The 2022 Football World Cup looks more like Sustainability game-changers have been the host country’s top priority. It undertook for reasons specific to the government to opt for the latest sustainability philosophy throughout its decade-long development of the games’ required infrastructure.
Sustainability game-changers at World Cup
FIFA said in a report today that a special and comprehensive program for energy and water management has been employed in the stadiums for this edition of the World Cup, which adopts efficient designs, constructions and operations, noting that all stadiums are 30% more energy efficient and consume less water than international benchmarks (ASHRAE 90.1), and recycled water vapor from cooling systems in stadiums is used to irrigate the surrounding stadium landscape, 90 % of temporary diesel generators were replaced by electric sub-stations providing greener grid power and reducing air pollution, and all five energy centers at FIFA World Cup Qatar 2022 stadiums have GSAS Seasonal Energy Efficiency certification.
The report stated that all future FIFA World Cups will continue to use this sustainability program as the blueprint for ensuring maximum operational efficiency.
For this edition of the FIFA World Cup, a fleet of 311 eco-friendly hybrid and electric vehicles and 10 electric buses have been provided by sponsors Hyundai and Kia for use as ground transport of teams, officials and VIPs at the FIFA World Cup Qatar 2022. This marks the first time that EVs have been deployed in such numbers to service event organizers, a precedent which is sure to be followed as FIFA continues to emphasize the need for clean mobility.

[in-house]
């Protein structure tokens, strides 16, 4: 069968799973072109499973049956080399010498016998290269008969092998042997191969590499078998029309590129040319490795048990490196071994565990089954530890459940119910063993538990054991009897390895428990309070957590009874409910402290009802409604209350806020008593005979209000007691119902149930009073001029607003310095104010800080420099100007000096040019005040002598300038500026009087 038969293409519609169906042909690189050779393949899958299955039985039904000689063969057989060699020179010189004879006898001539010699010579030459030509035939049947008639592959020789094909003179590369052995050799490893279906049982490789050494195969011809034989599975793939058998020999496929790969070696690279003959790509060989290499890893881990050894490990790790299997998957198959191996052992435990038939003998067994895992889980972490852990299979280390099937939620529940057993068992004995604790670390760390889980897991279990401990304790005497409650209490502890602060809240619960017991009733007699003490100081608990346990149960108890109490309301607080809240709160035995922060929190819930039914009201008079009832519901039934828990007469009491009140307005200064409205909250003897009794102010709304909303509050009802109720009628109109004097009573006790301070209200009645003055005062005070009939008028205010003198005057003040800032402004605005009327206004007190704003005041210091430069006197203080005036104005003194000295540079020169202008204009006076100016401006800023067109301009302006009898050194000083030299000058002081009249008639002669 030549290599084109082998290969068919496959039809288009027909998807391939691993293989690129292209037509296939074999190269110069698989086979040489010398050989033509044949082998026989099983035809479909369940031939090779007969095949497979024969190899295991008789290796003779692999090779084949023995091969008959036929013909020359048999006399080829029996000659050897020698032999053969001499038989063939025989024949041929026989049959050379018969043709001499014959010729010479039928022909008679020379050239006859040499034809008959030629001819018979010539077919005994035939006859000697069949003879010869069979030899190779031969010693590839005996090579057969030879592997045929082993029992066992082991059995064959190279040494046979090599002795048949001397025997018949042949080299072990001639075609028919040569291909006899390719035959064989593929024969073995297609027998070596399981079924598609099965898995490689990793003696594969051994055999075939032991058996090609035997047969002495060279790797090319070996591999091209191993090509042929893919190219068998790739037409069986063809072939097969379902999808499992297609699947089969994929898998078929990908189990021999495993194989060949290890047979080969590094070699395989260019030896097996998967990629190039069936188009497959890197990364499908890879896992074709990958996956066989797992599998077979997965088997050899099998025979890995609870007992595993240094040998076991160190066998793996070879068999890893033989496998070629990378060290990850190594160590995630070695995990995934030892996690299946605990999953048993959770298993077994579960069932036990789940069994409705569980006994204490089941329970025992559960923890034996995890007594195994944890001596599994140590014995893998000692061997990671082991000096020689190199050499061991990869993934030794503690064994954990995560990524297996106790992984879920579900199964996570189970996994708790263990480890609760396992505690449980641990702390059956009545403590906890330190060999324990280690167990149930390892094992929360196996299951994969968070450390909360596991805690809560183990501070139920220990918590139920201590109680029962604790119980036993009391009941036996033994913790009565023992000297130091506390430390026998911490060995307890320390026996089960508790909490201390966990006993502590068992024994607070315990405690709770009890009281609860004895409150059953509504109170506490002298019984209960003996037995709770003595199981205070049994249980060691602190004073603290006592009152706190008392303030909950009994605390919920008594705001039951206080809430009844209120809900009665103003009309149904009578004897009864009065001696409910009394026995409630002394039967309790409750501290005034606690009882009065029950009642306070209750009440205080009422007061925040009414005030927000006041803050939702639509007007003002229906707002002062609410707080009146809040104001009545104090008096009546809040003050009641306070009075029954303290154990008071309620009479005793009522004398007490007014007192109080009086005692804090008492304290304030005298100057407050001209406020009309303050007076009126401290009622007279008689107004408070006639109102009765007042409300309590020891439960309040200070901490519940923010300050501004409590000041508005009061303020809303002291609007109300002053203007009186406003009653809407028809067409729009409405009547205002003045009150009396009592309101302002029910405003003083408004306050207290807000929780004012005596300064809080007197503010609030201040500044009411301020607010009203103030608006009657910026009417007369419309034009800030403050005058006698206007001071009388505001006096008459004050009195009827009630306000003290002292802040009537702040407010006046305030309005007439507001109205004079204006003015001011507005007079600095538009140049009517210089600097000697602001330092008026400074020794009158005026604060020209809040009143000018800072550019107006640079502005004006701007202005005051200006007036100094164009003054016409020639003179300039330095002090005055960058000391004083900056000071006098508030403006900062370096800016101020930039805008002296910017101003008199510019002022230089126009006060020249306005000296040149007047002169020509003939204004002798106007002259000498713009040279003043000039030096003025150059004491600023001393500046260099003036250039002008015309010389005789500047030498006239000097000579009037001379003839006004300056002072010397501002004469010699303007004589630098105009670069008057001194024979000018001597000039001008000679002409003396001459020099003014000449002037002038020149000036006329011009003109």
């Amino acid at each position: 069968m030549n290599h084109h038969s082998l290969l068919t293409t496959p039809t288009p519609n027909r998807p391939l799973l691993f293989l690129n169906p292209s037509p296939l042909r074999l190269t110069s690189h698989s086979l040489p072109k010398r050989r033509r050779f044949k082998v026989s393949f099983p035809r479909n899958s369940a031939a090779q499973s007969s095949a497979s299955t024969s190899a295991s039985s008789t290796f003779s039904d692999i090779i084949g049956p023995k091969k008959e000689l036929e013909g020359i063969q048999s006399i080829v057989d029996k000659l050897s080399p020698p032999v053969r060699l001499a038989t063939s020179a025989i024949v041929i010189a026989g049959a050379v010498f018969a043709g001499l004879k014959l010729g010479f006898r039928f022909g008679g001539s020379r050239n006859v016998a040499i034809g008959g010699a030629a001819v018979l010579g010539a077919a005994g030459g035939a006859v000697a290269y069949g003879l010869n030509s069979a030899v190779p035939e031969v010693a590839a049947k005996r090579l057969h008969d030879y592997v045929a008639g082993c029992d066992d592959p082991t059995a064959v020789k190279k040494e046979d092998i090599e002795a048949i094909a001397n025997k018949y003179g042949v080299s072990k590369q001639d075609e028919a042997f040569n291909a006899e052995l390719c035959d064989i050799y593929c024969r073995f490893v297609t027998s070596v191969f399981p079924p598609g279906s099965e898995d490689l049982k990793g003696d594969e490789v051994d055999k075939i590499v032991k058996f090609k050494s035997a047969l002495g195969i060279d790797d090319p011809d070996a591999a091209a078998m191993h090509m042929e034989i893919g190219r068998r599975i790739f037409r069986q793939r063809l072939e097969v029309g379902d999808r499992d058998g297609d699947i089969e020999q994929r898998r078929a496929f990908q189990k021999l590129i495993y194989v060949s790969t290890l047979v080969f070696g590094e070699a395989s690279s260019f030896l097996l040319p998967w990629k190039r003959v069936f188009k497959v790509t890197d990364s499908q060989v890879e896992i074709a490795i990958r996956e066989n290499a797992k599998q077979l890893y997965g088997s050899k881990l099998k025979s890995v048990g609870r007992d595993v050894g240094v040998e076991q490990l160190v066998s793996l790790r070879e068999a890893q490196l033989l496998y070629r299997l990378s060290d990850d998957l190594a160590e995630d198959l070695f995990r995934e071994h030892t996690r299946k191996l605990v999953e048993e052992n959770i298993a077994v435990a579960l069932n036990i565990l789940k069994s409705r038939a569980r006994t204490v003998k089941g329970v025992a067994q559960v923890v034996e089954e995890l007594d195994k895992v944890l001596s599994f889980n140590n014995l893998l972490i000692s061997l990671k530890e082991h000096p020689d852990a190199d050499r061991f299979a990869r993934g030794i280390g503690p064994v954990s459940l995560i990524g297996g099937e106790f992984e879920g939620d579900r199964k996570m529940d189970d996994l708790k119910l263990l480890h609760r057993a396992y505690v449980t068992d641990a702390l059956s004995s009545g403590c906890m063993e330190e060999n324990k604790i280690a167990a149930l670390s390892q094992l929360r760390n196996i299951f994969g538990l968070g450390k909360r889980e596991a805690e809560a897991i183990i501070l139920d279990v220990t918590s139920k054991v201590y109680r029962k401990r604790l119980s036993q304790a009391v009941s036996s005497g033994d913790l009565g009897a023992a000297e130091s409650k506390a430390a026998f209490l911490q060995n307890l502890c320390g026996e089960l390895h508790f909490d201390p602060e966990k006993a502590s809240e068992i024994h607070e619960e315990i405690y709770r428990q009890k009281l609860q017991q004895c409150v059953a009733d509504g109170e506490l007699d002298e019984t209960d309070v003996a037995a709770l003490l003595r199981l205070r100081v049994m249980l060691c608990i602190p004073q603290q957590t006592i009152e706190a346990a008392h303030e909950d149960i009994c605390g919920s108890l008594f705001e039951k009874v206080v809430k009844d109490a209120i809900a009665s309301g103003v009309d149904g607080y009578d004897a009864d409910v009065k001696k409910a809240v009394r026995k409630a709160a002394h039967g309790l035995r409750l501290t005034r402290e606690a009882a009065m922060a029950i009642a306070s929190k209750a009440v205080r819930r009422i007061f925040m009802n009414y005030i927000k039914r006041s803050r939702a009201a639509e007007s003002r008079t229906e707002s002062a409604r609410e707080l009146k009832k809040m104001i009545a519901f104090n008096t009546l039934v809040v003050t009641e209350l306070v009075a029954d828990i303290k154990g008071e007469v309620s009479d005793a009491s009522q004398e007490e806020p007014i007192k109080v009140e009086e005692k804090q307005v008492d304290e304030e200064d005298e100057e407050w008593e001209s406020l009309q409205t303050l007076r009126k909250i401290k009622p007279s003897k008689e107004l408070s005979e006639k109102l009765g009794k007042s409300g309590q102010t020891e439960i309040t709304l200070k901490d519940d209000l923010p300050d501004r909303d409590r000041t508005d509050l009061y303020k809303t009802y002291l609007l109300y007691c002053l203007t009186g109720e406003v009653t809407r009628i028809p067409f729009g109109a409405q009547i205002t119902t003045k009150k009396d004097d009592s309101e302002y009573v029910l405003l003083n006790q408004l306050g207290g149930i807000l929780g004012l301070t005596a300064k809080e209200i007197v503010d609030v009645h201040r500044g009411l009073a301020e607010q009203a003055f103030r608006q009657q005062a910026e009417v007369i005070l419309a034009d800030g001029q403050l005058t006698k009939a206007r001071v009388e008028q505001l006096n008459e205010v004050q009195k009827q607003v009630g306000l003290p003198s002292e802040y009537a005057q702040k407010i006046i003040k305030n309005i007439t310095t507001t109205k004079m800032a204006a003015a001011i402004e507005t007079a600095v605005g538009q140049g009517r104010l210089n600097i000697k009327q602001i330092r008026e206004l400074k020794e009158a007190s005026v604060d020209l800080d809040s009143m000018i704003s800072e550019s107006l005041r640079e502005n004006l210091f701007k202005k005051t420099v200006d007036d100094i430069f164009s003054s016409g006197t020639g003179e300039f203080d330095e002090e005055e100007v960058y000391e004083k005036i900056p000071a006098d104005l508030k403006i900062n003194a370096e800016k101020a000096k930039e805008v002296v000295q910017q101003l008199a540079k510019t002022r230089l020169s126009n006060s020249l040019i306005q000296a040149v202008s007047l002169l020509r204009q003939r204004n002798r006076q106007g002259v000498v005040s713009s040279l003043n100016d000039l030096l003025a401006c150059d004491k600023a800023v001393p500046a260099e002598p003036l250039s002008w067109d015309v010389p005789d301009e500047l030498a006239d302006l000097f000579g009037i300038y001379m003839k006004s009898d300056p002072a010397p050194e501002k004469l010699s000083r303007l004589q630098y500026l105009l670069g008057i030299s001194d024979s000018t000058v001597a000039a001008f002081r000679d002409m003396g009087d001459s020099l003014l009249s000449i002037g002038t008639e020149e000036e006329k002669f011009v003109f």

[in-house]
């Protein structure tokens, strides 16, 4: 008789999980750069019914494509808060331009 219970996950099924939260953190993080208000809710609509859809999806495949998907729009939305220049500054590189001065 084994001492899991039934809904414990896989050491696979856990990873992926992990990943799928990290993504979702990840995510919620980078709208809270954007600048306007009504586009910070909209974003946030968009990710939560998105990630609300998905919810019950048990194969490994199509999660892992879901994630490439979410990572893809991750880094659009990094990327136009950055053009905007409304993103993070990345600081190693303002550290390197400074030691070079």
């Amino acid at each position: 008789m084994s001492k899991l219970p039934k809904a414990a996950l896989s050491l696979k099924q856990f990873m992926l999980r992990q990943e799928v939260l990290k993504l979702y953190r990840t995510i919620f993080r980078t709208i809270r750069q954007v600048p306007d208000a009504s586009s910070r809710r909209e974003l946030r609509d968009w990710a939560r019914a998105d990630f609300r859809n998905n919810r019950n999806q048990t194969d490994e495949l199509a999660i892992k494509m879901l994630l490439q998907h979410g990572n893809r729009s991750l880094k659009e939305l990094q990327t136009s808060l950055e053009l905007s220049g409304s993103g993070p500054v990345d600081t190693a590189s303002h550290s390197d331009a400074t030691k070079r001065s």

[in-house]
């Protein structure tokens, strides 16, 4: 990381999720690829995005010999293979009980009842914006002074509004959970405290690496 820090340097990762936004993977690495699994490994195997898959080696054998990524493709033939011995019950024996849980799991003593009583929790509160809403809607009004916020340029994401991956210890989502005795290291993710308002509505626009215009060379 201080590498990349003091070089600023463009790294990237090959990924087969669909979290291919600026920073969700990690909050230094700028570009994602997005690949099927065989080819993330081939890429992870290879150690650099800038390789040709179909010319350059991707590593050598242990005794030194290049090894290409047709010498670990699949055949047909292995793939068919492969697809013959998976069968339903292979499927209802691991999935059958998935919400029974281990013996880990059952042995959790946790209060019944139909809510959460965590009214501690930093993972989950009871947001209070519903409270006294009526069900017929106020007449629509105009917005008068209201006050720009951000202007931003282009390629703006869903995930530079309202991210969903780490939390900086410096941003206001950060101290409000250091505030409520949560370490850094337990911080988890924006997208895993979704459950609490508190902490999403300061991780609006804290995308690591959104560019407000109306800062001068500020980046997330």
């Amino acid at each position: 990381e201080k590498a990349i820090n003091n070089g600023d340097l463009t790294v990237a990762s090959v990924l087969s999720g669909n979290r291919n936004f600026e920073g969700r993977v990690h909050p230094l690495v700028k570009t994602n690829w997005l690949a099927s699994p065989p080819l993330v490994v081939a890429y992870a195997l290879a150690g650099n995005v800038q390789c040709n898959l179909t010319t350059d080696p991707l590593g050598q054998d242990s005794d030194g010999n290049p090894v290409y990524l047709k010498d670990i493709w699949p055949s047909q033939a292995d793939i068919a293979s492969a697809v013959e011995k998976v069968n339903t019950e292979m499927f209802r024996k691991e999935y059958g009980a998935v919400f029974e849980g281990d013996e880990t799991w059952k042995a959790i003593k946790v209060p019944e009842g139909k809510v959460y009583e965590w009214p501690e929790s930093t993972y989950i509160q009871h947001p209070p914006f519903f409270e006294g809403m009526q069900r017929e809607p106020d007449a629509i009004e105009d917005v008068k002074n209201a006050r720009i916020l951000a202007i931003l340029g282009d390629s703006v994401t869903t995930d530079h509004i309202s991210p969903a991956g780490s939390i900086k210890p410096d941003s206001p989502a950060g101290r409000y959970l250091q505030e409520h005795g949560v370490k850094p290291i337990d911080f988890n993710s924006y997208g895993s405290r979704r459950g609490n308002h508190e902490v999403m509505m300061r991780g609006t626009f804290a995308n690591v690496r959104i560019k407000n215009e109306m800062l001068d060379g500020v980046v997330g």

The report stated that ecological imperative to avoid, reduce, re-use and recycle has also been a defining policy of the FIFA World Cup Qatar 2022 from the early planning stages, reflecting the organizers’ leadership and commitment to divert all tournament waste from landfill, including tournament-wide recycling of plastic, aluminum, cardboard, paper and glass and composting of waste food and compostable tableware at all stadiums, training camps, and other official sites, all uniforms for workforce staff and 20,000 volunteers were made from recycled materials, and distributed in bags converted from signage and stadium dressing from previous events.
The report emphasised that inclusiveness was a game-changer, thanks to an expansive range of features which have helped make it more accessible for disabled fans through mobility assistance, accessible transport, parking, facilities and five ticket types for disabled people and people with limited mobility, audio-descriptive commentary in English, and for the first time Arabic, for blind and partially sighted people to enjoy matches in the live stadium atmosphere.
For the first time at a FIFA World Cup, sensory rooms for people with sensory access requirements to allow them to attend a match without becoming overwhelmed by the sounds and stimuli of match day.